Daniel Hynes

  • Home
    Home This is where you can find all the blog posts throughout the site.
  • Archives
    Archives Contains a list of blog posts that were created previously.

Emergency defense to DWI

Posted by on in Uncategorized
  • Font size: Larger Smaller
  • Hits: 3969
  • 0 Comments
  • Subscribe to this entry
  • Print

Can An Emergency Situation Be Used As An Excuse For Driving While Intoxicated?

In December of 2013, The ABA Journal published an article about a case originating in Canada where the judge found a defendant not guilty, although he did operate a motor vehicle while intoxicated, because an emergency situation forced him to deliver an injured friend to the local hospital to receive medical treatment. The friend had sustained injuries to their head after striking it on a metal stair railing after a fall. After being accidentally locked out of their nearby apartment and being unable to reach their cellphones, it was determined that the pair had no other reasonable option than to drive intoxicated to the local hospital.

Causes of this particular nature can be divided into one of two different categories, both of which overlap somewhat. The first category is referred to as justification defense cases wherein an emergency situation presents a pressing need to operate a motor vehicle while under the influence of alcohol. The second category is referred to as duress defense cases in which a motorist possesses a need to escape a dangerous scenario, like a domestic abuser who is on a rampage.

Justification Defenses In New Hampshire DWI Cases

New Hampshire state law creates a high burden of proof for motorists who claim “justification” or “necessity” for driving while intoxicated. New Hampshire state statute RSA 627:3 states:

“Conduct which the actor believes to be necessary to avoid harm to himself or another is justifiable if the desirability and urgency of avoiding harm outweigh, according to ordinary standards of reasonableness, the harm sought to be prevented by the statute defining the offense charged.”

In the 1985 case of New Hampshire v. Fee, the presiding judge ruled that an individual is legally protected from criminal prosecution under a defense of competing harms if he or she commits a criminal offense that is classified as urgently necessary in order to avoid the threat of clear and imminent danger.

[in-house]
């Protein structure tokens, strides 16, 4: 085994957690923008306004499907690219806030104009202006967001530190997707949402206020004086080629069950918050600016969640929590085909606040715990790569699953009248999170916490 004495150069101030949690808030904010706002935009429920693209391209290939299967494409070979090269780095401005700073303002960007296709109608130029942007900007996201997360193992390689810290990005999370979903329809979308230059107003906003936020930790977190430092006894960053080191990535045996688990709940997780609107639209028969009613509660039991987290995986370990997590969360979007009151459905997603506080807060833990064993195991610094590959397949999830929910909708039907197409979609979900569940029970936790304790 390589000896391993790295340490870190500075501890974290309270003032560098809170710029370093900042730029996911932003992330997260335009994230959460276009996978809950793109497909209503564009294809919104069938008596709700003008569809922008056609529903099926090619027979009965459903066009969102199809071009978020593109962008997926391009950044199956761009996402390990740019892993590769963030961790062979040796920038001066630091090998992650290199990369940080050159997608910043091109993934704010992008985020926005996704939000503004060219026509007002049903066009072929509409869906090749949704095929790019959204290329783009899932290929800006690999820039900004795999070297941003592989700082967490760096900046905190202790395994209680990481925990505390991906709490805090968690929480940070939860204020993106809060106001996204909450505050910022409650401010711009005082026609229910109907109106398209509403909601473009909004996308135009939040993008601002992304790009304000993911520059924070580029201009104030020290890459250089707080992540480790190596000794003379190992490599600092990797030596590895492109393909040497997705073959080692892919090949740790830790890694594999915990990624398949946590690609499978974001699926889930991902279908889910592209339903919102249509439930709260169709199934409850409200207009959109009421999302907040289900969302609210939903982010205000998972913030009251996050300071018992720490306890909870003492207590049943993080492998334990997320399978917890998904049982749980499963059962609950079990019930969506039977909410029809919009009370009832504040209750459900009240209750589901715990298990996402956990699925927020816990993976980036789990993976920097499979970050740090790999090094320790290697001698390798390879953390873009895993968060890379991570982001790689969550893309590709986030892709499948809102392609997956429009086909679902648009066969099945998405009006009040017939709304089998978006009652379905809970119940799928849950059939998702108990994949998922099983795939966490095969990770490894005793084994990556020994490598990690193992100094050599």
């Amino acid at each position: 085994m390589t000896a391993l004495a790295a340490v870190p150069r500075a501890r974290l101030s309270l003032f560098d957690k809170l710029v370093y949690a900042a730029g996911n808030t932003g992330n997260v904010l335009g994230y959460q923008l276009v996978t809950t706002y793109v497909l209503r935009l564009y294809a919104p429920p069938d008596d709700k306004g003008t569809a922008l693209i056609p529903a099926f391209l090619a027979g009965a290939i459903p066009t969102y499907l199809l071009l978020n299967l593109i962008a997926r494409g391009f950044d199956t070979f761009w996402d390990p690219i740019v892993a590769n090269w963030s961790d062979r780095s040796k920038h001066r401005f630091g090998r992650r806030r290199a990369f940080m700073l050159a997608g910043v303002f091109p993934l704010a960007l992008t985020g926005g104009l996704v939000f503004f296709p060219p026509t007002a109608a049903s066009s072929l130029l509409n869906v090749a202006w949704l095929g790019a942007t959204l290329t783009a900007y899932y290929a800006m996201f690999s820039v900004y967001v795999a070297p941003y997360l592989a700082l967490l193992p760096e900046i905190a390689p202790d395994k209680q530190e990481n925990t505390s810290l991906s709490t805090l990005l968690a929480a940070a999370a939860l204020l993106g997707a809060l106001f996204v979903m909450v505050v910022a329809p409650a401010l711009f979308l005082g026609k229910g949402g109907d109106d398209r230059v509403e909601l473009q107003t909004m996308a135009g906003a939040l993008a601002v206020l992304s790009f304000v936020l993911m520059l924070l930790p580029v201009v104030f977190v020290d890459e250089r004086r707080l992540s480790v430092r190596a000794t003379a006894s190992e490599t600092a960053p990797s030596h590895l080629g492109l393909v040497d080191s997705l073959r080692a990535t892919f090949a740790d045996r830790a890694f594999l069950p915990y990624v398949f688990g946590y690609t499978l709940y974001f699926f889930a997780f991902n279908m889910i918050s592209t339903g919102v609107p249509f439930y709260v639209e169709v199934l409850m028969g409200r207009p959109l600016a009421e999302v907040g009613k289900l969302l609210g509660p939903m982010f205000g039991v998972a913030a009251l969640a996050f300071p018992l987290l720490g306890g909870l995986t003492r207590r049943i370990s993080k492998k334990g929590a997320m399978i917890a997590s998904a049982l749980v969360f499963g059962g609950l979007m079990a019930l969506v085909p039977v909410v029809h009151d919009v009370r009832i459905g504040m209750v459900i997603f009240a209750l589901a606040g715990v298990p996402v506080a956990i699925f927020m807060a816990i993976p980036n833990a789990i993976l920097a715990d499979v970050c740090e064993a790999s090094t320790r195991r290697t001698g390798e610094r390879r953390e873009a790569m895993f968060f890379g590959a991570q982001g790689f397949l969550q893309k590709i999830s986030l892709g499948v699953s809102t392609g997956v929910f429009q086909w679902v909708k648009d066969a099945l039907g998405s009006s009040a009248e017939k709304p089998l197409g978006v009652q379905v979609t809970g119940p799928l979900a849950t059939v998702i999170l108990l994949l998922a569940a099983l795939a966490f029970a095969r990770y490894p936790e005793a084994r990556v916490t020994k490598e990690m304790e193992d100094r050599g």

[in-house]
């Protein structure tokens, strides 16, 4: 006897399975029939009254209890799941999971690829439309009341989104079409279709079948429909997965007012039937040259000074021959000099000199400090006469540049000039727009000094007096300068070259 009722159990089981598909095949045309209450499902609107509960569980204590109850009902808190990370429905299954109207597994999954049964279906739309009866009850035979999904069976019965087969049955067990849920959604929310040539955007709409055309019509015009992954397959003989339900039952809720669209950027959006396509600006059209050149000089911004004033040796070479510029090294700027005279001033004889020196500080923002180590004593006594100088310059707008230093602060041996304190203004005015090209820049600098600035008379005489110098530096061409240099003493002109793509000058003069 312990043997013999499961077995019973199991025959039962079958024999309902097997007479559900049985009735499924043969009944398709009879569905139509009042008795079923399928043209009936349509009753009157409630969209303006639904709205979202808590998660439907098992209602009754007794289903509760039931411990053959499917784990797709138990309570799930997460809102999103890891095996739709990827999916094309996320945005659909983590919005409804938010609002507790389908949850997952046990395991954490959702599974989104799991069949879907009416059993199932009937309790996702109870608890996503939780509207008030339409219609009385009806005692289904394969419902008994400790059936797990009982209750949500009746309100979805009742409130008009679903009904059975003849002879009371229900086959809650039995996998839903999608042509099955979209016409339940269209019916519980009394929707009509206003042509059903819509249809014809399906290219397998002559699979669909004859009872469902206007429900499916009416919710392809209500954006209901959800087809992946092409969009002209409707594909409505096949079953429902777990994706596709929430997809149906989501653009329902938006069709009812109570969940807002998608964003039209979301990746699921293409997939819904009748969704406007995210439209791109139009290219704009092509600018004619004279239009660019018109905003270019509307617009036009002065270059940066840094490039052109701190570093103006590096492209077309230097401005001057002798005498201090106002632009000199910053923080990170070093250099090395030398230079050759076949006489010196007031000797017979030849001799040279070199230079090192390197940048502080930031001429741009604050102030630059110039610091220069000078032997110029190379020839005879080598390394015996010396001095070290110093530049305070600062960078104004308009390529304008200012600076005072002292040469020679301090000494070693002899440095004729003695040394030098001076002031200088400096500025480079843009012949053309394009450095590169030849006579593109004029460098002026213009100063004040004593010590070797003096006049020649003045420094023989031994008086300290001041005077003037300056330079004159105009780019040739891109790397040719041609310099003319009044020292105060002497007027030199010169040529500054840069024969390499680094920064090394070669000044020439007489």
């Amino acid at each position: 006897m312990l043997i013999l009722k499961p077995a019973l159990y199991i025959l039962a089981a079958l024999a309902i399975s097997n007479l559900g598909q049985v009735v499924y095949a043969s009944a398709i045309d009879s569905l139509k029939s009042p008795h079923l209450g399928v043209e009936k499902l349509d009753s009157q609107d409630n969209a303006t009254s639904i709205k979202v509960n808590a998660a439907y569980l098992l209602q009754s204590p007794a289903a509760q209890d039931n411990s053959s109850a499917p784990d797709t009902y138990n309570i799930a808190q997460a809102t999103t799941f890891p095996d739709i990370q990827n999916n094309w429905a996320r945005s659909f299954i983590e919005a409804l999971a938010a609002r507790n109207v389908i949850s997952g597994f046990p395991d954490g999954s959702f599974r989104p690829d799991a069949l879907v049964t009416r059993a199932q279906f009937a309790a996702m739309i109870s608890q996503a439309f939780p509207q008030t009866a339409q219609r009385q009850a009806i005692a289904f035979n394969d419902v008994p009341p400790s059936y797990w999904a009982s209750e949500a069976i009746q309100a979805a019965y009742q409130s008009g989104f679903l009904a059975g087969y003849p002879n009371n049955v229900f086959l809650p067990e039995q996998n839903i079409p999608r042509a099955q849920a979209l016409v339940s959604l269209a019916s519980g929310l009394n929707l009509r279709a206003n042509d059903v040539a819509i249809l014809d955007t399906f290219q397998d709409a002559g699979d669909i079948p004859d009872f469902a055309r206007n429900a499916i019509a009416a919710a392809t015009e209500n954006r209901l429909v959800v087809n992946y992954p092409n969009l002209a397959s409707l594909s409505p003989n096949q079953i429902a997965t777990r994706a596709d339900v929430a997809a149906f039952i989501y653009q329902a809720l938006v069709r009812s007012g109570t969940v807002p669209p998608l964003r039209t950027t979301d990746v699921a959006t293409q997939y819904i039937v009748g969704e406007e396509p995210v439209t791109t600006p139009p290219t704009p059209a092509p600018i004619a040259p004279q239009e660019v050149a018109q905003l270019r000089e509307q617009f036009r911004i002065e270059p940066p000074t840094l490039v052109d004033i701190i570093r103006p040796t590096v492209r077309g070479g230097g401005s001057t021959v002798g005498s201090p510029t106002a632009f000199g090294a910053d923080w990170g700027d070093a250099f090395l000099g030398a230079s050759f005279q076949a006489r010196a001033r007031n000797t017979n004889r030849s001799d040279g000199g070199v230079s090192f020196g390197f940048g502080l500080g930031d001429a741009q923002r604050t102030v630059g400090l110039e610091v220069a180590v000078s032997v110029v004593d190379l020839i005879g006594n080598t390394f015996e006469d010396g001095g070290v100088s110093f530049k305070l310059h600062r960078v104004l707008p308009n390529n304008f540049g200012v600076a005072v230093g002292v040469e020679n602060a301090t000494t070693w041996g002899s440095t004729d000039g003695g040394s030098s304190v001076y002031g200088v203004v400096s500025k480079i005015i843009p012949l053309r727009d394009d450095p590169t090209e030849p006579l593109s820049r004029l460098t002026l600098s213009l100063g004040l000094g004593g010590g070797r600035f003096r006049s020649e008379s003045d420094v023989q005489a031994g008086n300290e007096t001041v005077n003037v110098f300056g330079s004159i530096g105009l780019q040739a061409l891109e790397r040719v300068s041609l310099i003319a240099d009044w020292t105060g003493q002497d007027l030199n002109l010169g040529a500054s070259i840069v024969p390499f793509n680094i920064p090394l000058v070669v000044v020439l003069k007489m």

In this particular Canadian case, most reasonable persons would assume that, rather than driving intoxicated to the hospital, a more reasonable choice would be to use a cellphone to call 911. That is why it was critical for the defendants’ legal team to prove that the two men had been locked out of their apartment and had no other method to call for help.

Duress Defenses In New Hampshire DWI Cases

With some frequency, a defendant will claim the he or she was compelled to operate a motor vehicle under the influence of alcohol in order to avoid a violent, dangerous situation, such as a domestic batterer who is on the rampage. In such cases, there is not an existing New Hampshire state statute that provides for a legal defense, but for “extreme scenarios”, there exists a common law defense that can be employed.

In the 1996 case of State v. Daoud, the NH court decided that, under common law defenses, duress:

“was said to excuse criminal conduct where the actor was under an unlawful threat of imminent death or serious bodily injury, which threat caused the actor to engage in conduct violating the literal terms of the criminal law.”

For most defendants, this is an incredibly difficult burden of proof to meet. For this reason, many NH DWI attorneys will opt to pursue a justification defense, rather than a duress defense.

Contact Our Law Firm Today

For a free consultation regarding your particular case, or to have your questions answered by one of our experienced NH DWI lawyers, contact our law firm today via phone, email, or through our website.

Rate this blog entry:
0

Comments

  • No comments made yet. Be the first to submit a comment

Leave your comment

Guest Monday, 27 May 2024